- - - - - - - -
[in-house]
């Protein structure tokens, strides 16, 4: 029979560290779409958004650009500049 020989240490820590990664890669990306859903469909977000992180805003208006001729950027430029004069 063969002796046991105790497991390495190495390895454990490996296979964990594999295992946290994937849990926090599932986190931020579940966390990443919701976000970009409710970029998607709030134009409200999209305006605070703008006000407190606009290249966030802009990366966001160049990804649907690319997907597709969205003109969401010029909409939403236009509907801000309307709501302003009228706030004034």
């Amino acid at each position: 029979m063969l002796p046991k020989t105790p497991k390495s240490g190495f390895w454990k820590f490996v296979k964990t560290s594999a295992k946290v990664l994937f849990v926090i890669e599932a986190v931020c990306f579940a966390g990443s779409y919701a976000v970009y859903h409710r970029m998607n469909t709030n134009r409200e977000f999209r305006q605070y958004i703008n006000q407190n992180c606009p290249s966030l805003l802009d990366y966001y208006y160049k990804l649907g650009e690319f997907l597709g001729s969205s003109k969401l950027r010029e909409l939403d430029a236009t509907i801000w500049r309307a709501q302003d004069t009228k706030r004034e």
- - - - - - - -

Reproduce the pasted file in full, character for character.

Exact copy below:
[in-house]
């Protein structure tokens, strides 16, 4: 029979560290779409958004650009500049 020989240490820590990664890669990306859903469909977000992180805003208006001729950027430029004069 063969002796046991105790497991390495190495390895454990490996296979964990594999295992946290994937849990926090599932986190931020579940966390990443919701976000970009409710970029998607709030134009409200999209305006605070703008006000407190606009290249966030802009990366966001160049990804649907690319997907597709969205003109969401010029909409939403236009509907801000309307709501302003009228706030004034």
């Amino acid at each position: 029979m063969l002796p046991k020989t105790p497991k390495s240490g190495f390895w454990k820590f490996v296979k964990t560290s594999a295992k946290v990664l994937f849990v926090i890669e599932a986190v931020c990306f579940a966390g990443s779409y919701a976000v970009y859903h409710r970029m998607n469909t709030n134009r409200e977000f999209r305006q605070y958004i703008n006000q407190n992180c606009p290249s966030l805003l802009d990366y966001y208006y160049k990804l649907g650009e690319f997907l597709g001729s969205s003109k969401l950027r010029e909409l939403d430029a236009t509907i801000w500049r309307a709501q302003d004069t009228k706030r004034e």